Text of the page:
Thursday, April 23, 2009

If It Comes from God

April 24, 2009

Friday of the Second Week of Easter

By Melanie Rigney

(The Pharisee named Gamaliel told the Sanhedrin about the Apostles,) “… (H)ave nothing to do with these men, and let them go. For if this endeavor or this activity is of human origin, it will destroy itself. But if it comes from God, you will not be able to destroy them; you may even find yourselves fighting against God.” They were persuaded by him. After recalling the Apostles, (the Sanhedrin) had them flogged, ordered them to stop speaking in the name of Jesus, and dismissed them. So they left the presence of the Sanhedrin, rejoicing that they had been found worthy to suffer dishonor for the sake of the name. (Acts 5:38-41)

The Lord is my life’s refuge; of whom am I afraid? (Psalms 27:1)

When Jesus raised his eyes and saw a large crowd was coming to him, he said to Philip, “Where can we buy enough food for them to eat?” He said this to test him, because he himself knew what he was going to do. Philip answered him, “Two hundred days’ wages worth of food would not be enough for each of them to have a little.” (John 6:5-7)

Jesus, help me to live my faith in you large and with utter confidence.

A couple years ago, I hosted a home Mass. I was worried, because I’d cut up enough pita bread for twelve people to have Communion and we’d ended up with sixteen. When the priest approached me to begin sharing the Eucharist, I said as softly as I could, “Leave me until last. I’m afraid there won’t be enough.”

He looked like he wanted to burst into laughter. “Don’t worry. I’ve done this before,” he said loudly.

“Oh puh-leese!” I hissed. “Just let me be Martha. Leave me till the end.”

For some of us, that need to make sure there’s enough for everyone starts at the dinner table when unexpected guests arrive. “FHB,” we might say to our siblings or our kids, shorthand for “family hold back in case we run short of chicken breasts, doughnuts, or cake.”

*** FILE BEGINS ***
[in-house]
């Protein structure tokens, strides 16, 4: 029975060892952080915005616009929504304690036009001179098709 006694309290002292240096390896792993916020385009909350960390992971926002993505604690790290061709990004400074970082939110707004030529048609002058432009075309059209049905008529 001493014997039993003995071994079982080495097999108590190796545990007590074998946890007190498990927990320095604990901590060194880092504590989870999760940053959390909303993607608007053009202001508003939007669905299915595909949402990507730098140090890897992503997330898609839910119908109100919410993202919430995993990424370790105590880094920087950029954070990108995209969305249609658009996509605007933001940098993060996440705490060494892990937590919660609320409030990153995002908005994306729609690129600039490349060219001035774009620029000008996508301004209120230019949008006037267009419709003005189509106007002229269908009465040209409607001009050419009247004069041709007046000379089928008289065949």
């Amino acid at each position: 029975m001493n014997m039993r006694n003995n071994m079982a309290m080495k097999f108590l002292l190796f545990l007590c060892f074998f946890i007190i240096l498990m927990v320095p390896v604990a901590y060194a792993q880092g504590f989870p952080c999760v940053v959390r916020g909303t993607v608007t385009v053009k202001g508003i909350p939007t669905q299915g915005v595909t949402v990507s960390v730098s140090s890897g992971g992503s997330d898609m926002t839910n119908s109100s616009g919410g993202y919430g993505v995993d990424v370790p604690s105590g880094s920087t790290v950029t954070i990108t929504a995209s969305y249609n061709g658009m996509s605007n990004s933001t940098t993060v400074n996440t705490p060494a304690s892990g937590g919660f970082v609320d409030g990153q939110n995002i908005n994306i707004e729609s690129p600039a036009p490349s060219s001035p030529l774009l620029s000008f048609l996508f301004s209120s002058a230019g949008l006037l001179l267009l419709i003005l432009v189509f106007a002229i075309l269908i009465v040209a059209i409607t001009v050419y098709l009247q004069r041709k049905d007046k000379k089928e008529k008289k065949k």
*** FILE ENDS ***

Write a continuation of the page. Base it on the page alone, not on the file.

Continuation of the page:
That type of reserve might be appropriate at the dinner table, but not when it comes to having confidence in God. In today’s Gospel reading, Philip despairs that even with more than half a year’s wages, there wouldn’t be enough money to provide everyone in the crowd with a bit of food. Andrew despairs the little good a boy’s five barley loaves and two fish could do. And yet, fully confident in his Father, Jesus offers up the loaves and fish ... and all are fed and leftovers have to be gathered.

And when we are fed in confidence and know the Lord will provide refuge, we can do anything. In the first reading, the Pharisee Gamaliel warns the Sanhedrin if the apostles’ endeavor comes from God, “you will not be able to destroy them” and urges them to use caution. The Sanhedrin settle for flogging rather than killing the apostles, who rejoice in their suffering and go on teaching. Now that’s faith.

As for that Mass at my home, there was enough to go around at Communion—exactly enough. Funny how that happened.


Today, identify one situation, large or small, in which you find it difficult to trust in God. Offer it up in prayer, and show the confidence of the apostles as you face down your concern.

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